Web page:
In Paris, on Place du Palais-Royal from June 3-9, and in Florence, on Piazza Santa Maria Novella, from June 18-22, a teleportation of the agricultural kind places us in the middle of a parcel of linen flax, in bloom and being harvested. This project, focused on the general public acts as a reminder that linen flax isn’t some sort of exotic plant; that 85% of global production takes place here, in Europe, in a swathe of land stretching from Caen to Amsterdam.
The only textile fibre of plant origin from Europe is being showcased to the general public for the first time via all the avenues of its application. The juxtaposition of objects has a surprising effect. A motorcycle helmet, skis, a bicycle, an armchair, a suitcase, a surfboard, street lamps and a chair.
What’s the common link? The answer is linen in composite form, a new material in fiber and resin that is proving so inspiring to contemporary designers. And why the sneakers and knitted sailor top? Once again, the answer is linen: outerwear and waterproof for the former; Nm 39 yarn (requiring 39km of thread per kilo, giving ultra-light knits) for the latter.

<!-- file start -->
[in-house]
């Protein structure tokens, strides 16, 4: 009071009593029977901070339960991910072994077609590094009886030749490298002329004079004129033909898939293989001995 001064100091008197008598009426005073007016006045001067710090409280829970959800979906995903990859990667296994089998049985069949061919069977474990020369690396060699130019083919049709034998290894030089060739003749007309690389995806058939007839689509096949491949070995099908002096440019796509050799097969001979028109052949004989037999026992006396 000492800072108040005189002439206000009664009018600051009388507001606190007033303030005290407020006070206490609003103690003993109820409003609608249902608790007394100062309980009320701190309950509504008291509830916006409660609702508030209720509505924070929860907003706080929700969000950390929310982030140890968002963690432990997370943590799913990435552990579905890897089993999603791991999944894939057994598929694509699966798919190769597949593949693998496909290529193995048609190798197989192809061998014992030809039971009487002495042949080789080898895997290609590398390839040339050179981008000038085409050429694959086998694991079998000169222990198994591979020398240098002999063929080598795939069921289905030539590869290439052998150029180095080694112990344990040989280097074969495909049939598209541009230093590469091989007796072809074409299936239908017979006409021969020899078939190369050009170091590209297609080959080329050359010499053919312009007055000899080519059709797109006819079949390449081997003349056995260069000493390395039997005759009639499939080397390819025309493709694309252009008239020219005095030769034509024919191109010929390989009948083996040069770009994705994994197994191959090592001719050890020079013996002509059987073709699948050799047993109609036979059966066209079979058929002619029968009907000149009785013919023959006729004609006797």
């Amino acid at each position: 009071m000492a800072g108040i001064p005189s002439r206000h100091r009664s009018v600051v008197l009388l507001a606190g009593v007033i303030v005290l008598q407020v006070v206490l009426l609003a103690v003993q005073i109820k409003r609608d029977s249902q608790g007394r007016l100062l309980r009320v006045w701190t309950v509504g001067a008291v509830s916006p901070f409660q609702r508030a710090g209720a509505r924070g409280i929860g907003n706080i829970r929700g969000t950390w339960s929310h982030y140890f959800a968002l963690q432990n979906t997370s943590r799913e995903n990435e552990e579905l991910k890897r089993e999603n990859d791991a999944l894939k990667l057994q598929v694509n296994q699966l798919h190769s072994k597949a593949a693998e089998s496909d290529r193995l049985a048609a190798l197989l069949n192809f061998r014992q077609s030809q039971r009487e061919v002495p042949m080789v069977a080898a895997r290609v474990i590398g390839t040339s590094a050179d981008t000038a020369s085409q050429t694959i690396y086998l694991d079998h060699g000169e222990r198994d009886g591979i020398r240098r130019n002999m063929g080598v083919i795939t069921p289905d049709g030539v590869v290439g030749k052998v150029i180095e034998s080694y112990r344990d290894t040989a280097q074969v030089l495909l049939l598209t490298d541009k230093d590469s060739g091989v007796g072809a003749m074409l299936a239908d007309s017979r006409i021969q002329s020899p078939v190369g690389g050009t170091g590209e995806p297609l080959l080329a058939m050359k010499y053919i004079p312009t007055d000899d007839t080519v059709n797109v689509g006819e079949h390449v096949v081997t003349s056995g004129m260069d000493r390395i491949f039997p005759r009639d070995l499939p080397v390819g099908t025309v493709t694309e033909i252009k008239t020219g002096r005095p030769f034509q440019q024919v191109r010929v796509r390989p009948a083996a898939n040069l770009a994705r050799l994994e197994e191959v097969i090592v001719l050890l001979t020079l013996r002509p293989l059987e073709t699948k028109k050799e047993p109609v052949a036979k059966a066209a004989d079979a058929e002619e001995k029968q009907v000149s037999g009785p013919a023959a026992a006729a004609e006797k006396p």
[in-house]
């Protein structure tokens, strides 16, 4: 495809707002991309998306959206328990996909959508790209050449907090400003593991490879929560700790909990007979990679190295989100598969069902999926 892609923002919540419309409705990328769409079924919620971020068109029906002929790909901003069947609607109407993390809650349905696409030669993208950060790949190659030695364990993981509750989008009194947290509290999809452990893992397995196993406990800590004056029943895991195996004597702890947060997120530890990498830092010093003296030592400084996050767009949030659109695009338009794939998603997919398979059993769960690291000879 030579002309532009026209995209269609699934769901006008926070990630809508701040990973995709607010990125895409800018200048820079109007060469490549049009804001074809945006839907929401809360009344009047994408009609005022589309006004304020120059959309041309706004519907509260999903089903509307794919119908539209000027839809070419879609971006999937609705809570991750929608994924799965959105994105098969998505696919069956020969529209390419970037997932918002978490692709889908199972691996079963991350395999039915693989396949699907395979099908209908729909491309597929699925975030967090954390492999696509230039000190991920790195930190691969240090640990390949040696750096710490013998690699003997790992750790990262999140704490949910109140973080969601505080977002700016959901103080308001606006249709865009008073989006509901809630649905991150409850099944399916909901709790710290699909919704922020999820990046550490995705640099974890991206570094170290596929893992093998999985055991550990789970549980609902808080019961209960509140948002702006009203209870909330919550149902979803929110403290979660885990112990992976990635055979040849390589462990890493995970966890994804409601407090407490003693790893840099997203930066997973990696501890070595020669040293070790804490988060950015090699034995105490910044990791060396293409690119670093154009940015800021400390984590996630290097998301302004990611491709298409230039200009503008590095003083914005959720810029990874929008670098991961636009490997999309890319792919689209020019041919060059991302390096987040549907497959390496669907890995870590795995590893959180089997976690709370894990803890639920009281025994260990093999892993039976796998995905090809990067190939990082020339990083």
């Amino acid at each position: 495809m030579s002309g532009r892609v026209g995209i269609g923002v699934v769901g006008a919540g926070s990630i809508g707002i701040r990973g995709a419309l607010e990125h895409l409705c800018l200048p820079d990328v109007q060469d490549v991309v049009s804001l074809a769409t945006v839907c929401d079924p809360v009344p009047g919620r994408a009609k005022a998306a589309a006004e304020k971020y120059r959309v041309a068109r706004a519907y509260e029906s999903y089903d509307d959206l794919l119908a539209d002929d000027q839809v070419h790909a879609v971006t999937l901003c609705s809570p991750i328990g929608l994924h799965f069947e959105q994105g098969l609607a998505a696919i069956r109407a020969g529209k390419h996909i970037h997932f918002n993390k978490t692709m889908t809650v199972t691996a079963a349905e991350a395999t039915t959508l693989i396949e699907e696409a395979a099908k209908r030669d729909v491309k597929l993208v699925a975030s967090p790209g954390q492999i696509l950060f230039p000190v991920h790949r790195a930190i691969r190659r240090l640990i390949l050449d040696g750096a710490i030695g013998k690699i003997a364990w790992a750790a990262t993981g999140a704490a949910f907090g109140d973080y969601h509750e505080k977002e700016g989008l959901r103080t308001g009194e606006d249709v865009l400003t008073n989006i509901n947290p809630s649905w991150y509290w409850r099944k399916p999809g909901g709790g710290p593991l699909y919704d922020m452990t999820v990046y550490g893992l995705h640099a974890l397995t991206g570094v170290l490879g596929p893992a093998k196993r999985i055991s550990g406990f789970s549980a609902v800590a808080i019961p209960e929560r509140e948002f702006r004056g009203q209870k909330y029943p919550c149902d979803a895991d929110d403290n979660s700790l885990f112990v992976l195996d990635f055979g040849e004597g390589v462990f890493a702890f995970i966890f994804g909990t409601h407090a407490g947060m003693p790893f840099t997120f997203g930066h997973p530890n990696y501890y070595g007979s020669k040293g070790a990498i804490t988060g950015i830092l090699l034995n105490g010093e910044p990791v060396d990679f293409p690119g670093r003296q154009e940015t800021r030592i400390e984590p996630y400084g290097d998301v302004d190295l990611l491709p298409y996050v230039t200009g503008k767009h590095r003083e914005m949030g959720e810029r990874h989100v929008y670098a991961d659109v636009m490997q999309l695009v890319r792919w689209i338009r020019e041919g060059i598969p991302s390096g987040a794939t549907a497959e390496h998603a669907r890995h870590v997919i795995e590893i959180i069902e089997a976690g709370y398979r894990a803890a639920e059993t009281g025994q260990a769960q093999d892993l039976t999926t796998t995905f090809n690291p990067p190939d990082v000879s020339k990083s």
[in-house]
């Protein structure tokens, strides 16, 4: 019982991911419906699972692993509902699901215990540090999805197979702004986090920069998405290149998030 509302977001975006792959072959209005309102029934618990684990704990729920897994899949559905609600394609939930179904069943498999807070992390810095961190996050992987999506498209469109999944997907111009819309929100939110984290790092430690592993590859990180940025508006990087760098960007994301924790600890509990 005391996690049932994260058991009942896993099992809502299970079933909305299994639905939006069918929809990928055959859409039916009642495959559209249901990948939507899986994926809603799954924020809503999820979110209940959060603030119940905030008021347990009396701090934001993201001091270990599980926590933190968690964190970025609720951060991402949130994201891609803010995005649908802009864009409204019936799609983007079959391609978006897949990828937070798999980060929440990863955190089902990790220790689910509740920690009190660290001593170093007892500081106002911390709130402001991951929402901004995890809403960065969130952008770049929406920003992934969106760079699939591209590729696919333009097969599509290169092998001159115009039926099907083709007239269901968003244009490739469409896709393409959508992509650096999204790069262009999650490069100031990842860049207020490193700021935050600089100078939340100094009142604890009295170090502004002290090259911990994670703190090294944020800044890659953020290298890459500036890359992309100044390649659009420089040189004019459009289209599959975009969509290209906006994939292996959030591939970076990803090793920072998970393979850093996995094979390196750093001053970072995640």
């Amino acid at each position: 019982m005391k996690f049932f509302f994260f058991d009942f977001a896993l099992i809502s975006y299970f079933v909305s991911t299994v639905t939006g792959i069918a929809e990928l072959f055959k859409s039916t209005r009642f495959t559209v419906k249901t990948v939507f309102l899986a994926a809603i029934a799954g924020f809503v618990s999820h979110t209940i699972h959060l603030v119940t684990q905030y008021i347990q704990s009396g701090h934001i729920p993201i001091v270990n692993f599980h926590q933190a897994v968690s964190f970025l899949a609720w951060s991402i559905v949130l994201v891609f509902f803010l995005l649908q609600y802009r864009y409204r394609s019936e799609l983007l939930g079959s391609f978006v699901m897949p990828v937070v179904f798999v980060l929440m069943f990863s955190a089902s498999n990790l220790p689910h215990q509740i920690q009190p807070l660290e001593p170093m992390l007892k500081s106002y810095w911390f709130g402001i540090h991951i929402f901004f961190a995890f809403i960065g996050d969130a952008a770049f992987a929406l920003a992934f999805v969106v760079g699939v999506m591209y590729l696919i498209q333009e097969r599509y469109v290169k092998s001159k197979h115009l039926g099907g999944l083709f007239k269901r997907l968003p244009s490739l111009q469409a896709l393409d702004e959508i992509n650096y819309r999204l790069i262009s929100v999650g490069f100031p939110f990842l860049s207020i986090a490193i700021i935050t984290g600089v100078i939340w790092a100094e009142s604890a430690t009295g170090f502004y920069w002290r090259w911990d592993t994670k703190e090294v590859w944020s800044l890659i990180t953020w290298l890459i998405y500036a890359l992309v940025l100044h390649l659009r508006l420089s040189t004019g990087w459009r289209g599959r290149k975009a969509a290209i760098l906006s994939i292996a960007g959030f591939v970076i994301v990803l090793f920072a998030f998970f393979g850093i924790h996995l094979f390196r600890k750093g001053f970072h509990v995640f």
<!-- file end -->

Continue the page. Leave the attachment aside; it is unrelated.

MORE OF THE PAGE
The exhibition route leads to a vast 10-meter-tall structure, with a spectacular but ephemeral nave, whose double-door entrance – being textile and sensorial – immerses the public in the diversity of linen: a selection of over 300 pieces to discover, touch, brush against, and so on, all highlighting the savoir-faire of European linen spinners and weavers. Fabrics range from ultra-light batiste voile to upholstery fabric coming in at a hefty 1kg-per-m2.
Photographic exhibition. Some forty exclusive black and white images by Sébastien Randé puts the focus on the human aspect of linen production, highlighting our proximity to this industry, its European position, and the unique interaction between grower and scutcher.